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InfoQ Homepage News Oracle Replaces JavaOne with Oracle Code One

Oracle Replaces JavaOne with Oracle Code One

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Oracle has announced the end of their flagship Java developer conference, JavaOne. The event has run annually since 1996 (under Sun's ownership), and since 2010 as a collocated event with Oracle OpenWorld.

In its place Oracle plans to run a broader developer-focused conference, called Oracle Code One. Oracle explained the move in an announcement.

Oracle Code One is our new developer conference that’s inclusive of more languages, technologies, and developer communities than other conferences.
Expect talks on Go, Rust, Python, JavaScript, and R, along with more of the great Java technical content that developers expect.

Stephen Chin, director Oracle Developer Community, provided some more details:

We are expanding the JavaOne conference to include more tracks and content.  This includes content on microservices, containers, AI, chatbots, blockchain, and databases that have been part of the ongoing Oracle Code roadshow.  The combined conference is called Oracle Code One and will be at the Moscone West from October 22-25.

He went on further to assure Java developers that at least some of the features of JavaOne will remain:

We will have a dedicated Java Keynote and Community Keynote.  All of the Java focused community activities are being carried forward including the kids event, IGNITE sessions, community day (now as a track), Java Champion briefings, Duke’s Choice Award etc.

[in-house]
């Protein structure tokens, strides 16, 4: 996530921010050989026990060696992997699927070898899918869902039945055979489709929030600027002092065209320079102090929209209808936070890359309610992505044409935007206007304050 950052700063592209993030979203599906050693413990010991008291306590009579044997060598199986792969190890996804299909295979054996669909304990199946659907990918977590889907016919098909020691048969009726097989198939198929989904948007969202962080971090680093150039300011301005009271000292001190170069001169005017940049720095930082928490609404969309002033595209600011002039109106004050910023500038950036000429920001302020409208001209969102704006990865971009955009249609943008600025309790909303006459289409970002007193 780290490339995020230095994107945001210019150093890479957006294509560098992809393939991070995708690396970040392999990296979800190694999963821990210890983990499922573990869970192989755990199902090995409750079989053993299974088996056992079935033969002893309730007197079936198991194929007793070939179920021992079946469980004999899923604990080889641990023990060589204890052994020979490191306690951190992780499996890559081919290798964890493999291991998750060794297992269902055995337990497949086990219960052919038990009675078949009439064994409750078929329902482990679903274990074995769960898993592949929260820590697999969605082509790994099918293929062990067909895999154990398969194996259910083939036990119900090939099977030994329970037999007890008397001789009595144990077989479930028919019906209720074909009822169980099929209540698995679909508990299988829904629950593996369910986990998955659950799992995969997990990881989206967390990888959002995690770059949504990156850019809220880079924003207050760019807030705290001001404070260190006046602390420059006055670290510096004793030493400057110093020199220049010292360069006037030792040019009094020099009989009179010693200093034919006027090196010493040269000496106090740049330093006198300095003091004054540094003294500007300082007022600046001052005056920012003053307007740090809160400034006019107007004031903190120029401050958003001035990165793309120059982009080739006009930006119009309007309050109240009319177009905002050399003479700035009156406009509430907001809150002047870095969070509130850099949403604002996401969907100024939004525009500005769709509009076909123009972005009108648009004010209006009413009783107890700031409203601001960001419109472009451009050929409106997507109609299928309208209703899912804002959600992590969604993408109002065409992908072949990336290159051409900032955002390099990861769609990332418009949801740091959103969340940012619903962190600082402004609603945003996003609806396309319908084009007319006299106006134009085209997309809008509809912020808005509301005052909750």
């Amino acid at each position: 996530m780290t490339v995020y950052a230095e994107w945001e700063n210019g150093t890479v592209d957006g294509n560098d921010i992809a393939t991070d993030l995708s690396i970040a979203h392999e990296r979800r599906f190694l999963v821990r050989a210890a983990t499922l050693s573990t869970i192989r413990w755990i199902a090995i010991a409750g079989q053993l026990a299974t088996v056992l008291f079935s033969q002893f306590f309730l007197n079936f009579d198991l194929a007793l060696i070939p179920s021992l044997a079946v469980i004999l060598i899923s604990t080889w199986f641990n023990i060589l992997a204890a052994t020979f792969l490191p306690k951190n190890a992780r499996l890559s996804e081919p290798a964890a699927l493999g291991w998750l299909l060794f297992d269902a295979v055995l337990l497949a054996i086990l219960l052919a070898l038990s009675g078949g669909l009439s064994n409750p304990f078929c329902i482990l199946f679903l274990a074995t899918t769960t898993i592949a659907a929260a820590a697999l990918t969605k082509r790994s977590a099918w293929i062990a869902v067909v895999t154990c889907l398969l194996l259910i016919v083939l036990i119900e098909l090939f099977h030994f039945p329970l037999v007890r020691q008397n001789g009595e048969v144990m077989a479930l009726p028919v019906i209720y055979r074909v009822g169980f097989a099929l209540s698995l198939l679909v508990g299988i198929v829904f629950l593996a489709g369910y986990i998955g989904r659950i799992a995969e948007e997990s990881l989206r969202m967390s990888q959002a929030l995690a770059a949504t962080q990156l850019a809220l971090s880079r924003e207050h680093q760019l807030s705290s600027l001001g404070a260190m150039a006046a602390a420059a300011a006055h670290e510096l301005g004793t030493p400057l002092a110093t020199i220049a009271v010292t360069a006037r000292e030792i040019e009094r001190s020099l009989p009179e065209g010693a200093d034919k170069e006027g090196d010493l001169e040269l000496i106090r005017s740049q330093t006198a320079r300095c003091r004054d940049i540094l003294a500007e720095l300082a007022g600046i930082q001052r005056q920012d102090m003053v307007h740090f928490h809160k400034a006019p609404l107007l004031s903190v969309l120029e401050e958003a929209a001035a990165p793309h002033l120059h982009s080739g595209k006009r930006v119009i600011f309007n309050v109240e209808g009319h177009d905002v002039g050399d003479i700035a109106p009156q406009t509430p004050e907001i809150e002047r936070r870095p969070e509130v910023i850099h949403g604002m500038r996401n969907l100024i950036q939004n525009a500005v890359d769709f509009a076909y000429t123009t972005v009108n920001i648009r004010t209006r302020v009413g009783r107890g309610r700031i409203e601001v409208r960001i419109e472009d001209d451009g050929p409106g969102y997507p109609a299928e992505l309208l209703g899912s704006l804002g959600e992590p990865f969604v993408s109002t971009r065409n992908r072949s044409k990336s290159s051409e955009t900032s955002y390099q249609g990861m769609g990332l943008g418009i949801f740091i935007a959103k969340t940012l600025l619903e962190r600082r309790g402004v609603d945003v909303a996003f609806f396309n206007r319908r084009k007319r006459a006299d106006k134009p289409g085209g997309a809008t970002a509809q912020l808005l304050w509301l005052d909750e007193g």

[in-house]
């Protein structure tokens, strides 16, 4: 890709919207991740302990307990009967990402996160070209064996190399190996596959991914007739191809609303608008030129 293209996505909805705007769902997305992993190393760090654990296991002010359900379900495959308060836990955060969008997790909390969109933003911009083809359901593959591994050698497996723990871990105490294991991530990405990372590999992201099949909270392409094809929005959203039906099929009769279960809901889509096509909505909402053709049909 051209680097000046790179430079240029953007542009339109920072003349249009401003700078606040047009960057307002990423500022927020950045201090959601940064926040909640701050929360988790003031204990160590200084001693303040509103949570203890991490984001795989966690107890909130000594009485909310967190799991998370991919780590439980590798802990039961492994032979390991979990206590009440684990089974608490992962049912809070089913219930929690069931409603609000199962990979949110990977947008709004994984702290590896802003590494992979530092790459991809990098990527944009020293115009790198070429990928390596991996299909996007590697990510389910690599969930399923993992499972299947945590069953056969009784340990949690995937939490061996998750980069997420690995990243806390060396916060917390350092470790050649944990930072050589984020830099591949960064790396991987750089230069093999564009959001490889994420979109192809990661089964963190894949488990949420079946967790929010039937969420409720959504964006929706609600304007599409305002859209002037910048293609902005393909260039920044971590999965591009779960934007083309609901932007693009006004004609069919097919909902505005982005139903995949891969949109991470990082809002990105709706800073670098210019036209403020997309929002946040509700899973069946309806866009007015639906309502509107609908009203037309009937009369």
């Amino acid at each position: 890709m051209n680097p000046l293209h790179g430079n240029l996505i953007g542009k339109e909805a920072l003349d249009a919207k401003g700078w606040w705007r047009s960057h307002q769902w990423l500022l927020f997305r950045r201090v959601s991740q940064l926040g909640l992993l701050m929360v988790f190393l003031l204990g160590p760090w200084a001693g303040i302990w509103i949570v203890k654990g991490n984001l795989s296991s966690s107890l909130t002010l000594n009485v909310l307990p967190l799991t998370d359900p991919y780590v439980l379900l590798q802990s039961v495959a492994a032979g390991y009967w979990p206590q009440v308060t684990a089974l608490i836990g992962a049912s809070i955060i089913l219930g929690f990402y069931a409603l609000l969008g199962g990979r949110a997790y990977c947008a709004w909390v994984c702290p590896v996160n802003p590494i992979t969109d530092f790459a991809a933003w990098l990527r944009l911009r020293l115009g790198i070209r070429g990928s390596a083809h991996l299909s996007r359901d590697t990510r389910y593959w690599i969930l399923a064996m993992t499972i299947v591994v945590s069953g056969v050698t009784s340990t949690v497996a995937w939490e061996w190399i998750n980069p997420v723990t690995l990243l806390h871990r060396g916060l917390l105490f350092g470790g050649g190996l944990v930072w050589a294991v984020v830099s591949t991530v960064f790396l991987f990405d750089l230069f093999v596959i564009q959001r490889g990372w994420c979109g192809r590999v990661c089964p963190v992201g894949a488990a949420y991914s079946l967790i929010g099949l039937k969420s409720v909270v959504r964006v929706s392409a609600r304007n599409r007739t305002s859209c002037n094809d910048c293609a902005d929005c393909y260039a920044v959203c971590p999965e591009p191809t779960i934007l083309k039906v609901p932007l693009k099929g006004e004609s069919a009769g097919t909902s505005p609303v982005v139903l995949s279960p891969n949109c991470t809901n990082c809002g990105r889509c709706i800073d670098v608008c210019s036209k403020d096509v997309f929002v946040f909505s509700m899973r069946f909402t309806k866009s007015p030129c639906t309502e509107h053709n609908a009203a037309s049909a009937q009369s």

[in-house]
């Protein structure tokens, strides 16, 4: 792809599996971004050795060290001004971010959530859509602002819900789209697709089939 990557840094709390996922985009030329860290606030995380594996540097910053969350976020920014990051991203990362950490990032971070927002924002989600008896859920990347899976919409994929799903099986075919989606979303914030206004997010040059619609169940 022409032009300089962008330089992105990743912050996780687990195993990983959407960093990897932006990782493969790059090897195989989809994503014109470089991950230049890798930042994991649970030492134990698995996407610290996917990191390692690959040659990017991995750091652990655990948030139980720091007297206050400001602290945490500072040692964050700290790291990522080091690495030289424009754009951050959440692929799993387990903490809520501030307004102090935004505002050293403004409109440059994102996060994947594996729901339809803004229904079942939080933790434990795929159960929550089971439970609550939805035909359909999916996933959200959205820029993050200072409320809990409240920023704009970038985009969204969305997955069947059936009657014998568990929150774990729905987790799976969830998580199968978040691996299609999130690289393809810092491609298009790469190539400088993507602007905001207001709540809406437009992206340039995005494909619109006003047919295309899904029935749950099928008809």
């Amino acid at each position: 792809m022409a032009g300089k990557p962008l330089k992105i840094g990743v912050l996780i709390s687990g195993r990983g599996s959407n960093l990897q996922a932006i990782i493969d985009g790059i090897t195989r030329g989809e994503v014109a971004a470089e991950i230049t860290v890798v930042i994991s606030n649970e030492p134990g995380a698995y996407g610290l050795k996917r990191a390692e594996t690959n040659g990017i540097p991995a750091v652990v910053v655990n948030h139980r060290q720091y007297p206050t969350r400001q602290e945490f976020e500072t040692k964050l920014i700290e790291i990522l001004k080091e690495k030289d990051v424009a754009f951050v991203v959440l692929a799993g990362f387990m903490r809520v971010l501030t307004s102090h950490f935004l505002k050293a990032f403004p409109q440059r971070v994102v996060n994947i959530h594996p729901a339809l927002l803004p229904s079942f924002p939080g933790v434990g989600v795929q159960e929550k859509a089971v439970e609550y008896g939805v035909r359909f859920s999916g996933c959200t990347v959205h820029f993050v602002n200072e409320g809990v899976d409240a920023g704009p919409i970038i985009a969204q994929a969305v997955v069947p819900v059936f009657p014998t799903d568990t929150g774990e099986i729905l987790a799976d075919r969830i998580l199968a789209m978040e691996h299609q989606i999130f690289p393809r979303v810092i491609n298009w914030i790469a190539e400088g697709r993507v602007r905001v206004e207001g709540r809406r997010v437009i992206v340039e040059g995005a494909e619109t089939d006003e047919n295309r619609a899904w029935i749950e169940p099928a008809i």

The track listing for Code One indicates some of Oracle's thinking about the new event. There is still a heavy Java focus, with Core Java Platform, Java Ecosystem and Java Server-Side Development and Microservices being three of the prominent tracks.

Of the others, Developer Community is likely to be a broadened version of the content that the Java community has traditionally excelled at. The Emerging Technologies also seems to be an expanded version of the "Emerging JVM Languages" track seen at recent editions of JavaOne.

The remaining tracks feature other currently hot developer technologies, such as Cloud / Serverless, Data Science, Devops as well as Dev Tools, Modern Web and a dedicated MySQL track.

Martijn Verburg, leader of the London Java Community, commented that:

Java developers have not worked in isolation on a pure Java stack in a long, long time. Devoxx and other leading conferences have always acknowledged this and sensibly Oracle is doing the same thing. Java is the glue that binds a lot of other tech together and my hope is that this conference will reflect that. I wish it all the success!

Others were less sure, with Simon Maple (Java Champion) reflecting that:

The announcement released by Oracle stated that JavaOne is expanding and its name has changed. Having digested the information, I feel left with the impression that it's quite the opposite - that Oracle Code is expanding and JavaOne is in fact being included as part of that conference.

This broadening of topics will certainly help the average developer, but there are already plenty of conferences out there satisfying that need, such as QCon. I feel we're losing one of the best, most targeted Java-focused conferences on the circuit, which although being a part of a larger commercial entity still felt very community-orientated.

The call for papers (CFP) is now open and closes on May 10th.

UPDATE: Oracle have contacted InfoQ & asked us to make it clear that they're committed to delivering core elements of the JavaOne content and programme as part of the new Code One conference, as per Stephen Chin's blog post. We've updated the post title accordingly.

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